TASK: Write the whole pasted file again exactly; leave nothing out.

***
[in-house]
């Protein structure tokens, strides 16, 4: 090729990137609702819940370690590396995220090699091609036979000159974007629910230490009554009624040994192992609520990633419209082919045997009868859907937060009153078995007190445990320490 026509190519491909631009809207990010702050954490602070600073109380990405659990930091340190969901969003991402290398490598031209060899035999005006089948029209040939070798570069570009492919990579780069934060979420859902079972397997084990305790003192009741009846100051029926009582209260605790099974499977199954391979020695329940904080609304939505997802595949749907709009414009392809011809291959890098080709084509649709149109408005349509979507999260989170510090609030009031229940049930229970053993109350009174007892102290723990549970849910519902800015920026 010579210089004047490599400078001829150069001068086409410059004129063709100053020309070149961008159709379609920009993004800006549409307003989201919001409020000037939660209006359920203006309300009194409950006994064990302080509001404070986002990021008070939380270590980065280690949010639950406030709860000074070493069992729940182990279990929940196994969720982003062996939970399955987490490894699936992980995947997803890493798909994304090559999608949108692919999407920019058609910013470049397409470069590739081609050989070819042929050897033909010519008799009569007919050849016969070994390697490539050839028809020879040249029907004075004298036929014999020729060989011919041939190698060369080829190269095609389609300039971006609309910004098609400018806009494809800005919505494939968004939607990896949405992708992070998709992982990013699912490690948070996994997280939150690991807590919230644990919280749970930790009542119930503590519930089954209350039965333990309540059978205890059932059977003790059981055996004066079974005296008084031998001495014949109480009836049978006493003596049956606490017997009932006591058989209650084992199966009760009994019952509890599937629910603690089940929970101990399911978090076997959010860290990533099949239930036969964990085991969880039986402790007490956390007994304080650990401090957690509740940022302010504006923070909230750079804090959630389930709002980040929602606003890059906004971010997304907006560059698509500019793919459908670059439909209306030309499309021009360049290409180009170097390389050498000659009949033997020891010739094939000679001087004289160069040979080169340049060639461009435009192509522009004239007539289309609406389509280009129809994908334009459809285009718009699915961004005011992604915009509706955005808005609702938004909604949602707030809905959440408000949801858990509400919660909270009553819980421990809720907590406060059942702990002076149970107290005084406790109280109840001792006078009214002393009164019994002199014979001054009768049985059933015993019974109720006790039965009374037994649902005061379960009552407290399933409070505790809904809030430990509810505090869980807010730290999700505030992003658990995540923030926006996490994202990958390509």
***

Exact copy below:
[in-house]
């Protein structure tokens, strides 16, 4: 090729990137609702819940370690590396995220090699091609036979000159974007629910230490009554009624040994192992609520990633419209082919045997009868859907937060009153078995007190445990320490 026509190519491909631009809207990010702050954490602070600073109380990405659990930091340190969901969003991402290398490598031209060899035999005006089948029209040939070798570069570009492919990579780069934060979420859902079972397997084990305790003192009741009846100051029926009582209260605790099974499977199954391979020695329940904080609304939505997802595949749907709009414009392809011809291959890098080709084509649709149109408005349509979507999260989170510090609030009031229940049930229970053993109350009174007892102290723990549970849910519902800015920026 010579210089004047490599400078001829150069001068086409410059004129063709100053020309070149961008159709379609920009993004800006549409307003989201919001409020000037939660209006359920203006309300009194409950006994064990302080509001404070986002990021008070939380270590980065280690949010639950406030709860000074070493069992729940182990279990929940196994969720982003062996939970399955987490490894699936992980995947997803890493798909994304090559999608949108692919999407920019058609910013470049397409470069590739081609050989070819042929050897033909010519008799009569007919050849016969070994390697490539050839028809020879040249029907004075004298036929014999020729060989011919041939190698060369080829190269095609389609300039971006609309910004098609400018806009494809800005919505494939968004939607990896949405992708992070998709992982990013699912490690948070996994997280939150690991807590919230644990919280749970930790009542119930503590519930089954209350039965333990309540059978205890059932059977003790059981055996004066079974005296008084031998001495014949109480009836049978006493003596049956606490017997009932006591058989209650084992199966009760009994019952509890599937629910603690089940929970101990399911978090076997959010860290990533099949239930036969964990085991969880039986402790007490956390007994304080650990401090957690509740940022302010504006923070909230750079804090959630389930709002980040929602606003890059906004971010997304907006560059698509500019793919459908670059439909209306030309499309021009360049290409180009170097390389050498000659009949033997020891010739094939000679001087004289160069040979080169340049060639461009435009192509522009004239007539289309609406389509280009129809994908334009459809285009718009699915961004005011992604915009509706955005808005609702938004909604949602707030809905959440408000949801858990509400919660909270009553819980421990809720907590406060059942702990002076149970107290005084406790109280109840001792006078009214002393009164019994002199014979001054009768049985059933015993019974109720006790039965009374037994649902005061379960009552407290399933409070505790809904809030430990509810505090869980807010730290999700505030992003658990995540923030926006996490994202990958390509």